Glasgow 2019 Head to Head: The Results

Glasgow 2019 Head to Head: The Results

In a wet and windy Glasgow, the new European Indoor Champion Jorge Ureña was crowned on Sunday night.  Home favourite Tim Duckworth won his first senior international medal in silver and Ilya Shkurenyov took bronze.  But following our Head to Head previews, how did the competition unfold, and how accurate was the Decathlonpedia forecast tool?

The Medallists
Well, the medallists competing from 2015 and 2017 were also the medallists in 2019. Ureña and Shkurenyov came through the competition unscathed. After a scintillating hurdles PB of 7.78 seconds, Jorge sat at the top of the leaderboard and stayed there until the end, while Ilya slowly worked his way up the points table, into bronze position after the pole vault.  
The World Leaders
Thomas Van der Plaetsen was not in a position to approach his pre-competition world lead score, under par in most of his events, but surely takes a lot of confidence into the outdoor season.  On the other hand, a delighted Andreas Bechmann came within 16 points of his world lead from January, setting a further two PBs in the long and high jumps. He was overjoyed to finish fifth among his competitors, who until that point were idols he had watched only as a spectator.
The NCAA Rivals
Injury robbed us of enjoying the full Karl-Robert Saluri experience - he was faster than ever in the 60m, setting a Championship record and only 0.03 short of Erki Nool’s European heptathlon best from 1999, but unfortunately withdrew ahead of the high jump.  On the other hand, the Glasgow crowd was treated to a nail-biting performance from Tim Duckworth.  After a terrible warm-up in the pole vault and a modest hurdles, he surprised everyone by improving his 1000m time by seven seconds and fighting to keep hold of the silver medal, never dropping lower than third in position throughout the competition.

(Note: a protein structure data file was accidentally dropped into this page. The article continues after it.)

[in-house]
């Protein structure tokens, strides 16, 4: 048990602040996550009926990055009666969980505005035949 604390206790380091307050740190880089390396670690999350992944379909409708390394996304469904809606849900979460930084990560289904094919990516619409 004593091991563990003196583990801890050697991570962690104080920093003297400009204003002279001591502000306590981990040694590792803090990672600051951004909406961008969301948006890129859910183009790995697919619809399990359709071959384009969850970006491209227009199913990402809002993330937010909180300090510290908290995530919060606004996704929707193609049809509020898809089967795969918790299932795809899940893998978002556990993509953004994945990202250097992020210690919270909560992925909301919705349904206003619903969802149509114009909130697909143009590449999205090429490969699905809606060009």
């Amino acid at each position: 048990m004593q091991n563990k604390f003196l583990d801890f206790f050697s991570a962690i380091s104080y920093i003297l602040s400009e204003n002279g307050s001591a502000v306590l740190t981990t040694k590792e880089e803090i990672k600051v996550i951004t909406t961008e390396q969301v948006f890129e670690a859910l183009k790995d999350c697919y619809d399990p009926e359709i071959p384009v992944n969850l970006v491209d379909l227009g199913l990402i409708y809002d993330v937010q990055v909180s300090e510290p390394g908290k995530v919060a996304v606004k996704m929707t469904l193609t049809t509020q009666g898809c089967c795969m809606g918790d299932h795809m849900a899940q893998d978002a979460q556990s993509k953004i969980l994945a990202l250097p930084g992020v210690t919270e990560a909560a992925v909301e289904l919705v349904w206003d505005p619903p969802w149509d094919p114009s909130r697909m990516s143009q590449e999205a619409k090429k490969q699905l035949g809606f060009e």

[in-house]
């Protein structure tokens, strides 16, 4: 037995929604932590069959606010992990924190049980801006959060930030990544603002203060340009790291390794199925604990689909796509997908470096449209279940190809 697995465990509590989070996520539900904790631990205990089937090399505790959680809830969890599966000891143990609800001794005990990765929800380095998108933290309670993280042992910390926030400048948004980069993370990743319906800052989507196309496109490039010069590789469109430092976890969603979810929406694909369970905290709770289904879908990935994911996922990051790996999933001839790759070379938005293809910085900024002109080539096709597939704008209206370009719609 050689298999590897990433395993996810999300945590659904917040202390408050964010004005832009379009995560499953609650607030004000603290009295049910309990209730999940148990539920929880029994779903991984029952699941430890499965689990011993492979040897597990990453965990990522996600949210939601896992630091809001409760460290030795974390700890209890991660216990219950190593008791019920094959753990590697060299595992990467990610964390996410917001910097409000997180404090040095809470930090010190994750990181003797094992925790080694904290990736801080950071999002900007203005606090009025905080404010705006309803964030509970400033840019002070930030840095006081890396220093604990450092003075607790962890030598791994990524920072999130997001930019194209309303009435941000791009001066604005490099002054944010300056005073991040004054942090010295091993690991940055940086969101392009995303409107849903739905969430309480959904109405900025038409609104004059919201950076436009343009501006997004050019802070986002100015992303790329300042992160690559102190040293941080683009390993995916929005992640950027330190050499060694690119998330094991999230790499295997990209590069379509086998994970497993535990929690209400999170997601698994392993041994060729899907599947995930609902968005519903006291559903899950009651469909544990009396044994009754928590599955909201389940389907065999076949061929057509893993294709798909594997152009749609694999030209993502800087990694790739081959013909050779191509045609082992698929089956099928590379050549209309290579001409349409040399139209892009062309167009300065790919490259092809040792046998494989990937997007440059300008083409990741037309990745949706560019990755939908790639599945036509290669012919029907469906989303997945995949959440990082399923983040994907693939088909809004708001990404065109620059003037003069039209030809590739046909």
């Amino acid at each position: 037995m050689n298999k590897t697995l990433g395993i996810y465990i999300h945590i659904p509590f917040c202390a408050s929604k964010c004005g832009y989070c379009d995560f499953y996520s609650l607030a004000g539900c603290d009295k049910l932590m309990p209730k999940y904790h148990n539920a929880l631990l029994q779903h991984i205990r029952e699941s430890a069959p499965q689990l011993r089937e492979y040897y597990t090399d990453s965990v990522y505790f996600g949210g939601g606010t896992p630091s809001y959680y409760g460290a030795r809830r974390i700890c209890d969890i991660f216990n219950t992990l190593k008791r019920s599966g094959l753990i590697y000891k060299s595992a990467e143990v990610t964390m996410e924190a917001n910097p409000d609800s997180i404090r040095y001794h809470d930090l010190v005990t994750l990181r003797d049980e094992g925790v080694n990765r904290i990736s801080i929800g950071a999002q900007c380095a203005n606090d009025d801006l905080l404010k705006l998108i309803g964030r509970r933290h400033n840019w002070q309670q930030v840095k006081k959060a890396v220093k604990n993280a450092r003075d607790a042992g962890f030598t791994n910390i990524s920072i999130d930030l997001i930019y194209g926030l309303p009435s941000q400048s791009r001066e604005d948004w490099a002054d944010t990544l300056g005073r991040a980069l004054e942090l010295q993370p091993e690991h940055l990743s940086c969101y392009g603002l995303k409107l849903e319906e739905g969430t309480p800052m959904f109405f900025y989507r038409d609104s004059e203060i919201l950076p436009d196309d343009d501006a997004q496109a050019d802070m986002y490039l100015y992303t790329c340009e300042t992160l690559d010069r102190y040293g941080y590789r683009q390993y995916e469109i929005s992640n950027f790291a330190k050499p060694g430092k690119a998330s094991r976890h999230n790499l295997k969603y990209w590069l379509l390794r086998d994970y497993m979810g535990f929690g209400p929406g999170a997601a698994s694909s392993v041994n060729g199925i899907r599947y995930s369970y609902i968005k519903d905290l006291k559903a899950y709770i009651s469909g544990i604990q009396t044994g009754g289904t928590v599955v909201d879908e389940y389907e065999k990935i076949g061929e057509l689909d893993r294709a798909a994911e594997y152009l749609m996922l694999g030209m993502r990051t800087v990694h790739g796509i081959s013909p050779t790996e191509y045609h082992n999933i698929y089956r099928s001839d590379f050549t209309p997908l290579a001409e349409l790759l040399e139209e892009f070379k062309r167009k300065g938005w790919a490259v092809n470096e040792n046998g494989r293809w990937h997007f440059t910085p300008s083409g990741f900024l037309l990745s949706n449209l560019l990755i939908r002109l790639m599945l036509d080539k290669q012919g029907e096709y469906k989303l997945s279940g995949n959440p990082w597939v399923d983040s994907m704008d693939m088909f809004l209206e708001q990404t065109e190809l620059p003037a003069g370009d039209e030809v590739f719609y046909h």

In the Footsteps of Giants
Both Zhuk and Sykora came close to disaster.  Despite setting a few new personal marks – including a monster 16.32 in the shot - Vitaliy’s efforts were frustrated in the long jump, where after two no-jumps, he had to settle for a safe 6.55 to stay in the competition.  From a position of seventh after the hurdles, Sykora’s misfortune came in his first vault, where he landed awkwardly and was stretchered off painstakingly by the medical crew. Happily, the injury looked much worse than it was and Jiri completed the heptathlon later in the day.
The 6000 Points-Busters
Two of the season’s 6000 points-busters were going really well until they had to withdraw from the competition. Both Basile Rolnin and Janek Õiglane were climbing up the points tables, and both delivered huge improvements in the shot. Basile retired ahead of the hurdles, while Janek gave us one of the most dramatic moments of the heptathlon - his left leg sliced open on the landing from his second vault at 5.00m, and ending the day with an impressive set of stitches. Luckily no permanent damage seem to be incurred.
Battle of the Vikings
Arguably the most compelling journeys in the competition belonged to our Vikings, Martin Roe and Fredrik Samuelsson.  Following an inspired set of jumps across the two days, Fredrik was only 13 points behind Ilya in fourth place going into the 1000 metres and fought heroically to take out the pace and make up the points.  Roe’s competition took a hit – literally – in the high jump where, having been in the lead after the shot, his head collided with the upright on his final attempt at 1.96 and he left the arena, bloodied, to receive treatment. He was back in sparkling form next morning though – knocking out a 60 hurdles PB like nothing had happened.

But how did the competition compare to the forecasts of the Decathlonpedia predictor? Well, it called the top four pretty much correctly after the 60m.

Above you can see the forecast for the top four after the 60m and long jump.

Ureña’s 6.96 was enough to hang the gold medal around his neck on the forecast, based on his recent pattern of competition through the disciplines. It correctly placed Tim Duckworth second, just with Shkurenyov and Samuelsson switched around from their ultimate final positions. After the long jump, the forecast adapted to acknowledge Tim being near his indoor long jump PB, and kept him at the top end of the table, but predicted scores for the next three events higher than he actually achieved - frustrations he expressed in interviews after the event. In the end, the forecast was thwarted only by Duckworth’s massive improvement in the 1000m.  On the other hand, Fredrik performed better in the jumps than predicted and lower on the track - suggesting some great performances to come when we move outdoors. The forecaster is now going into heavy training for the outdoor season, aiming to be a little less optimistic on hurdles and the 1500m.

Well done to all the competitors on an exciting heptathlon, speedy recovery to those with injuries, and congratulations to our medallists!

Photo: James Rhodes


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